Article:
She says that even when someone new joins the team, they are welcomed into a culture that cares. This culture eventually makes them achieve goals they never thought possible – such as graduating early, raising their GPA, or getting their masters.
With the opening of the arena, Thackrah says she's extremely happy for the team both as an academic advisor and as a fan, saying that academically it'll be beneficial having the arena close.
As far as being a fan, she says, it's amazing that hockey will finally have a place of its own.
"They've worked really hard to make that happen."
Also working behind the scenes in hockey is Paige Shacklett, the communications manager and sports information director (SID) for the team. Her role aims to tell the overarching story of the men's hockey program to fans and ASU stakeholders through various media platforms.
She typically spends her days running the team's social media, brainstorming and creating unique content, and balancing the role of traditional sports information and modern digital media.
Shacklett first started as the media relations student assistant in the office she now works for within Sun Devil Athletics. While attending the Cronkite School of Journalism at ASU, Shacklett knew she wanted to work in sports, but she never thought watching her mother play hockey while growing up would be so influential in her career path.
In 2015 when ASU's club hockey team was elevated into the newest NCAA Division I program and Mitch Terrell, the SID for men's hockey at the time, looked for help from anyone who knew anything about hockey amongst the interns in the media relations, Shacklett raised her hand.
"I was one of the only ones to raise my hand and say, 'Sure, I can help. I watched my mom play some rookie league hockey growing up.' And truly, the two levels couldn't be further from each other, but it's what got me started," Shacklett said.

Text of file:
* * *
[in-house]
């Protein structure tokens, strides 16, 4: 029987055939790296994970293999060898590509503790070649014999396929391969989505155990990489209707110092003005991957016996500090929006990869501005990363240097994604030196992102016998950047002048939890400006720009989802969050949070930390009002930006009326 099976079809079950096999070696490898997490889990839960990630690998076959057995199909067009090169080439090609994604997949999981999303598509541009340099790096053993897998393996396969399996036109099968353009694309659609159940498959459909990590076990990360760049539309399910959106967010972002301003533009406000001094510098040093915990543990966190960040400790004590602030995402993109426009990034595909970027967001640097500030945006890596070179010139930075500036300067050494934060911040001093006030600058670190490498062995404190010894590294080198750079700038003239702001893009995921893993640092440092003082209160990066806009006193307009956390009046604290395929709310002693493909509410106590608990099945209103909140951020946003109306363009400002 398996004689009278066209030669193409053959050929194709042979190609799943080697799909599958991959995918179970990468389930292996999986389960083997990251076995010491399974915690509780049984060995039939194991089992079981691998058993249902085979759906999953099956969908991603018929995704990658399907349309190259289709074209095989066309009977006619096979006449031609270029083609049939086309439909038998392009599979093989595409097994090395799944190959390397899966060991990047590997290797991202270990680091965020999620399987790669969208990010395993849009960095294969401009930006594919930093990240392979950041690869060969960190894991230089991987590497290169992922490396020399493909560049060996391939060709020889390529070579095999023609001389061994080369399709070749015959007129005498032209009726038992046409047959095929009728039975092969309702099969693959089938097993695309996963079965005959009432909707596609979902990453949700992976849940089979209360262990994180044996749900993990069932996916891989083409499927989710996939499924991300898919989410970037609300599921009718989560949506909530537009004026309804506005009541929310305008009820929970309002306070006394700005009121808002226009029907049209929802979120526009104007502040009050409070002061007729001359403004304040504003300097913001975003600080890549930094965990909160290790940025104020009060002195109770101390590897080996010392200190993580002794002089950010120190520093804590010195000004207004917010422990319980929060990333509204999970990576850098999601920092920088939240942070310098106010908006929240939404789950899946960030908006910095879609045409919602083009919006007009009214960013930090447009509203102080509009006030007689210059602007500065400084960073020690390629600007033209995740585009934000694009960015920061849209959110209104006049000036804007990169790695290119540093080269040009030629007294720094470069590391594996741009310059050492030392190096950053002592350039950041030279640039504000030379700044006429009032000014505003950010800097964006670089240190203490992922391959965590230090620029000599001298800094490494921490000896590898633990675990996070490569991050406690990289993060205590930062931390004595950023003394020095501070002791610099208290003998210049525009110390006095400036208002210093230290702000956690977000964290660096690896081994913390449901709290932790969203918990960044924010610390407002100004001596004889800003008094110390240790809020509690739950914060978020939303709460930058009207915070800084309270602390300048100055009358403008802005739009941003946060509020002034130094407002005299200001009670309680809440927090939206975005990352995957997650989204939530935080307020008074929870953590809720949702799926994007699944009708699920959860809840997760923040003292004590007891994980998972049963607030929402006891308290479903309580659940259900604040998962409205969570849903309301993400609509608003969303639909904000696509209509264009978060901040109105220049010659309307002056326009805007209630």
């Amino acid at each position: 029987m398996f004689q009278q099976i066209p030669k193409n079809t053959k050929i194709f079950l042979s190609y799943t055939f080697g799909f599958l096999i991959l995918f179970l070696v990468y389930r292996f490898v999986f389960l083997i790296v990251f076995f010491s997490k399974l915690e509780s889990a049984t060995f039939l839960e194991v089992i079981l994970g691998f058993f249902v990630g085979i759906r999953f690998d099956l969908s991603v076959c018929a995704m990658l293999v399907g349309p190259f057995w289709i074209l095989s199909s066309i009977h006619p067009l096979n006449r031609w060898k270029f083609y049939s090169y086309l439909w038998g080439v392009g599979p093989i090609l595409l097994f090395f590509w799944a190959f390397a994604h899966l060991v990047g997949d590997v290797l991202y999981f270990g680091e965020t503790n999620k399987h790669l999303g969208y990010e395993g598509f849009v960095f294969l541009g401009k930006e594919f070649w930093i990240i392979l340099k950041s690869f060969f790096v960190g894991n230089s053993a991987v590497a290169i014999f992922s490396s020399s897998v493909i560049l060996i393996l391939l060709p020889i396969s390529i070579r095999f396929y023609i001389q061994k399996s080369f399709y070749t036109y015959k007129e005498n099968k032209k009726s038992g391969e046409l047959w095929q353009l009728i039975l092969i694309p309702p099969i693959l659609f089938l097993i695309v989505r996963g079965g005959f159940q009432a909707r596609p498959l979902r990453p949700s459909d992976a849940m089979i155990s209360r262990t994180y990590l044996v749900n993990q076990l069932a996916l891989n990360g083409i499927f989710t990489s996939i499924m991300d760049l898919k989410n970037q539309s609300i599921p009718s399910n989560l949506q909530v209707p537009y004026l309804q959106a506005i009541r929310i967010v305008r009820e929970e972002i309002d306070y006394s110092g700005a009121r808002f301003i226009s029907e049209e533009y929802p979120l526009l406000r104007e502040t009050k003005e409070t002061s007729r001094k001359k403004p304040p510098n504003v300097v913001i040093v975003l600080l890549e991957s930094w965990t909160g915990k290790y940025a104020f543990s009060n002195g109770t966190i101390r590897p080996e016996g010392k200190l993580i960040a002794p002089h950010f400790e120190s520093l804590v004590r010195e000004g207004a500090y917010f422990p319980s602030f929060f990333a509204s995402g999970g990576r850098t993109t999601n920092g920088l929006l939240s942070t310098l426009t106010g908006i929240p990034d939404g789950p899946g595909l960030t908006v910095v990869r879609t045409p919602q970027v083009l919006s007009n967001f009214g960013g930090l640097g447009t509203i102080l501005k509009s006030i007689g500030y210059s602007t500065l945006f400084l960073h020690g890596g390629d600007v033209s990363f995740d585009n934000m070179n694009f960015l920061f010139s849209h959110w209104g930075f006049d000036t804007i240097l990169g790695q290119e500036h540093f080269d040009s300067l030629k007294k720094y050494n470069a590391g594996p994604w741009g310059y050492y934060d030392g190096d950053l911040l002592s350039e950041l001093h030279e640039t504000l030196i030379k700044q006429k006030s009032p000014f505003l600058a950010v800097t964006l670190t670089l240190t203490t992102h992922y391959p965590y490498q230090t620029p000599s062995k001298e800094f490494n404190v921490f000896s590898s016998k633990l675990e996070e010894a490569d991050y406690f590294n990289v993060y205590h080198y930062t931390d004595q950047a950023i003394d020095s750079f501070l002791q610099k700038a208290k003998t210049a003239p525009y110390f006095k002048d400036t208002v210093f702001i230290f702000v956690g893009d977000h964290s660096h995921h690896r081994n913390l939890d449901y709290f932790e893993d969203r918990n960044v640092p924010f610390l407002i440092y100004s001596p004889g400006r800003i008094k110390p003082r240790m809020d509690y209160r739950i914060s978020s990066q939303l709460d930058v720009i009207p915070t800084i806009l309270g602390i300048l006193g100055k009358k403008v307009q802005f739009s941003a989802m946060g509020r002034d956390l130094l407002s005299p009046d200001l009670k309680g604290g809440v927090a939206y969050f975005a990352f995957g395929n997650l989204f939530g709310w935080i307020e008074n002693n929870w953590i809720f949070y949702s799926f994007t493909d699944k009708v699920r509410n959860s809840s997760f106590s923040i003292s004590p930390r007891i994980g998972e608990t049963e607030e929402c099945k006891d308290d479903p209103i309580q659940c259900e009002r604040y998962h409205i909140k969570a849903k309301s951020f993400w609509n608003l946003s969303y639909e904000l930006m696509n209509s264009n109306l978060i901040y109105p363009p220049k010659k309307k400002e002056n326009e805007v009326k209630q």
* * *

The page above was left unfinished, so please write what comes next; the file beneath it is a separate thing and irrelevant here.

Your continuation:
After spending time with hockey, Shacklett knew she wanted to keep working in the sport.
"Hockey is an exciting and fun sport. You don't know what will happen on any given day," Shacklett says about her job today. "A lot of my first year has been getting to know the team more and more, learning about them off the ice, and trying to take what I learn to show who they are as both players and people."
(Paige Shacklett and Liane Blyn skate in Oceanside's rookie league)
As part of her job, too, she's worked on notable projects with hockey.
This past November, Sun Devil hockey debuted its first-ever military uniforms in honor of those who served with "PT-42" in honor of Pat Tillman, the former ASU football athlete who enlisted in the army and later died in friendly fire.
The team worked with the Pima Air and Space Museum in Tucson to create content in anticipation of the release. The release is one of the most engaged with content on the hockey team's various social media channels in the last year.
Shacklett said the release's success is a testament to the teamwork that happens behind the scenes.